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Tuesday, 01 December 2020 23:22

Collision Parts Might Creep Into Federal ‘Right to Repair’ Bill as OEMs Fight MA Law

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During an online panel discussion after Massachusetts voters approved a “Right to Repair” ballot initiative in November, Aaron Lowe of the Auto Care Association said a push for similar legislation at the federal level was the next step. During an online panel discussion after Massachusetts voters approved a “Right to Repair” ballot initiative in November, Aaron Lowe of the Auto Care Association said a push for similar legislation at the federal level was the next step.

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...against the American people, who want the right to control their vehicle mechanical data and to share it with their independent repair shops,” the association said in a statement. “Over the last several years, the Auto Care Association has joined with cybersecurity experts to develop international standards that could be readily implemented and will permit the cyber-secure sharing of data.”

 

In an online panel discussion during the Automotive Aftermarket Products Expo the day after the Nov. 3 election, the Auto Care Association and other backers of the legislation said their next step was to push for similar legislation on a national level.

 

“We all know the big prize is getting this done on a national basis,” the association’s Aaron Lowe said.

 

That’s something the coalition was previously unsuccessful at making happen despite a nearly decade-long effort, which led instead to the first Massachusetts “Right to Repair” ballot measure, passed by voters in 2012. That bill in turn led the automakers to sign a national memorandum of understanding with the aftermarket proponents to agree to comply with the Massachusetts law nationwide.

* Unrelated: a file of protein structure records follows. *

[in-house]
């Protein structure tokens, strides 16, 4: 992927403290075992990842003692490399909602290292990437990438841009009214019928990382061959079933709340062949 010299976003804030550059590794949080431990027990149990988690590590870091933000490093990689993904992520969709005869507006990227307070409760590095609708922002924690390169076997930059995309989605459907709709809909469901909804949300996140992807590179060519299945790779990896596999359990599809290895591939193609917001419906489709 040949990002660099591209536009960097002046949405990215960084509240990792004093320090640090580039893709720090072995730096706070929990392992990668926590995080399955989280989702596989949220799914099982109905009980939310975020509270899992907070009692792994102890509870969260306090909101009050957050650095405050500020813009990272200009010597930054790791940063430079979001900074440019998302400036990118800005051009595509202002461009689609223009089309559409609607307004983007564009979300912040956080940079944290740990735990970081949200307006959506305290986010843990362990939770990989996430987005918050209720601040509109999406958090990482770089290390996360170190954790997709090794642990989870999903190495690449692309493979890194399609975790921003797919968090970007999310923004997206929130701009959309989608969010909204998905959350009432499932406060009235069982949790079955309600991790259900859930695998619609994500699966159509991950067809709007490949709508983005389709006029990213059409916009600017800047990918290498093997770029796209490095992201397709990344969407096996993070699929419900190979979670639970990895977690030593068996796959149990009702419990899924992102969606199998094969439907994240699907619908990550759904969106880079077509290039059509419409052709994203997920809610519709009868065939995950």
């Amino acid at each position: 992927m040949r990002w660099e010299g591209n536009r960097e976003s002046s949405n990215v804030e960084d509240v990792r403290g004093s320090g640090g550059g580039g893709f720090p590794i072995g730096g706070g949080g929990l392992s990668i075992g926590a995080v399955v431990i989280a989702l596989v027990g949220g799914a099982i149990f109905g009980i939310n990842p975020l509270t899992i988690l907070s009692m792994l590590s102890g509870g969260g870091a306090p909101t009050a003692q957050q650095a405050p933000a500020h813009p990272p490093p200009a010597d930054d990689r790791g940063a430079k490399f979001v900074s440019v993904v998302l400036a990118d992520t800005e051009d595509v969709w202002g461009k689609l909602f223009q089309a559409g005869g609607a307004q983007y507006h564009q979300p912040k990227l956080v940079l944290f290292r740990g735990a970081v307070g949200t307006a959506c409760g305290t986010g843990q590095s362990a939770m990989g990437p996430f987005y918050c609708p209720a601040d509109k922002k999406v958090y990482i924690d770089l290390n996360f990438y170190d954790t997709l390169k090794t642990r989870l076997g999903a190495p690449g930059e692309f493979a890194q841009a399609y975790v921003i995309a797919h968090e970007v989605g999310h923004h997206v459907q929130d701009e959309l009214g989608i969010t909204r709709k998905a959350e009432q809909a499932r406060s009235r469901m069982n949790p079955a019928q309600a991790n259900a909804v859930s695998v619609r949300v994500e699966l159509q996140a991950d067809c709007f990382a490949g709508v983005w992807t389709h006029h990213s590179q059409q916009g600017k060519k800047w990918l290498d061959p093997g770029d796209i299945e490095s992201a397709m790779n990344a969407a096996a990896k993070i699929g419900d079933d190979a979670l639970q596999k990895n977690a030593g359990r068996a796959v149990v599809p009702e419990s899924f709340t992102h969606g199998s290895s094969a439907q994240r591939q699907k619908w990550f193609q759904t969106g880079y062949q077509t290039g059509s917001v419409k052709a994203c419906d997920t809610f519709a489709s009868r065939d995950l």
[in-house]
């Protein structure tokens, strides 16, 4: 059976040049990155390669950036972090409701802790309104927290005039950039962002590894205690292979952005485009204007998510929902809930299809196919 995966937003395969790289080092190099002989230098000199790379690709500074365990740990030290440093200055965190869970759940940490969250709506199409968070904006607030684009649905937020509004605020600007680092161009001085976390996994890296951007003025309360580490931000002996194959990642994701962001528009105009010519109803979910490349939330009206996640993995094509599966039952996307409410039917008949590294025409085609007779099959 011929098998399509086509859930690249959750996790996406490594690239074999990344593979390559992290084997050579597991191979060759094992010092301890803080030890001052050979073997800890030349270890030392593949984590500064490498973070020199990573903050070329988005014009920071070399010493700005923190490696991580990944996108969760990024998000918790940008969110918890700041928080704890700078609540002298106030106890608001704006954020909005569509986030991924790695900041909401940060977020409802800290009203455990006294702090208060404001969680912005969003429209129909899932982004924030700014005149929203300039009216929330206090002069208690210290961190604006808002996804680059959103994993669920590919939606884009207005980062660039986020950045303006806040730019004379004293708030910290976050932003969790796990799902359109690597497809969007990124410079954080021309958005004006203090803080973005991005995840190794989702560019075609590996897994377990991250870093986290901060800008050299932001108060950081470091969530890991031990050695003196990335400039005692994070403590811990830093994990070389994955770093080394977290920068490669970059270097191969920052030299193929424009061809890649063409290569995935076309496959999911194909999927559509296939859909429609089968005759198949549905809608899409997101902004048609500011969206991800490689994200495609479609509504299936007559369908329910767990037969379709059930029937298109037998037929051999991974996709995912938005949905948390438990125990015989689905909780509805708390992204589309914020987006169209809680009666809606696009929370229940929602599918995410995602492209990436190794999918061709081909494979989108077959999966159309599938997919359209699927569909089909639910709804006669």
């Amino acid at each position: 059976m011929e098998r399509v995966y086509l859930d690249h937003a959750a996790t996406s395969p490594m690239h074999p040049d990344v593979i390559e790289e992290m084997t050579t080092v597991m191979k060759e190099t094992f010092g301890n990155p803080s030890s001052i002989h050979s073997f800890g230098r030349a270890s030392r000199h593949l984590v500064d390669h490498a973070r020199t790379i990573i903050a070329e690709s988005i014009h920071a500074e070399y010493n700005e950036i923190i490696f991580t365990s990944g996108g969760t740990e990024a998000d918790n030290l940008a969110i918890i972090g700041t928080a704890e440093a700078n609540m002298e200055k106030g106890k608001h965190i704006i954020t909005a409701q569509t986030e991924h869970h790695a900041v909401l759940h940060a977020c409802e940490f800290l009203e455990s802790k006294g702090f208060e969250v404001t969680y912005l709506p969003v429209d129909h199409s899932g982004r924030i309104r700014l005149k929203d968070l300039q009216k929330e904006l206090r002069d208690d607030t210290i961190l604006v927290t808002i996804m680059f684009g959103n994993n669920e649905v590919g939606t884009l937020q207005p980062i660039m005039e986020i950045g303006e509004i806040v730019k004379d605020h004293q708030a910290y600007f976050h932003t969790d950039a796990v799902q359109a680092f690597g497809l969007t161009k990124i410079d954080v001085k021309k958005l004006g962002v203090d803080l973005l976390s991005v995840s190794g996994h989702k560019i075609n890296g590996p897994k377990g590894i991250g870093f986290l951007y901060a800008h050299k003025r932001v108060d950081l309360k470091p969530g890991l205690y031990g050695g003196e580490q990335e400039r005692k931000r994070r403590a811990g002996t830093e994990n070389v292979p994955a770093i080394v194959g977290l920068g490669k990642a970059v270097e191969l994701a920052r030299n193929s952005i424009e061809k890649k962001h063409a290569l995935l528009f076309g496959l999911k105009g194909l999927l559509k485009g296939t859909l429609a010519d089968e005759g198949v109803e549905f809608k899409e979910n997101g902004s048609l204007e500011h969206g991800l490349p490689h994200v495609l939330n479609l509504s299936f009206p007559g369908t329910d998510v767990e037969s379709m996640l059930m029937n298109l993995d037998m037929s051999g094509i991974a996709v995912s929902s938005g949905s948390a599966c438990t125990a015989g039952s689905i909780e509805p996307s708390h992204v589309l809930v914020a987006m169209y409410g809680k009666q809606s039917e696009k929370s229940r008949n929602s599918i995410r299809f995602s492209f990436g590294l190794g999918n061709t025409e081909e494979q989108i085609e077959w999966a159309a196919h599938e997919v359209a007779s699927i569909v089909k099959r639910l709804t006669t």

“Right to Repair” proponents now say they intend to take another run at a national bill in 2021.

 

But the collision repair industry may want to watch whether any such bill expands beyond data access into other areas of interest by coalition members, such as LKQ Corporation, which had a representative on the post-election online panel discussion, and the Consumer Access to Repair (CAR) Coalition.

 

That group, formed in 2020, is funded by insurers and the non-OEM parts industry, and has a stated goal of “preserving and protecting consumer choice, transparency and affordability in the post-collision repair market.”

 

Lowe on the post-election call indicated that crash parts could be part of the federal legislation. The bill, he said, should address “not just data access but a lot of the other competitive issues that are going on in our industry…because of work that’s being done by the manufacturers [such as] requirements for OEM collision parts in different states.


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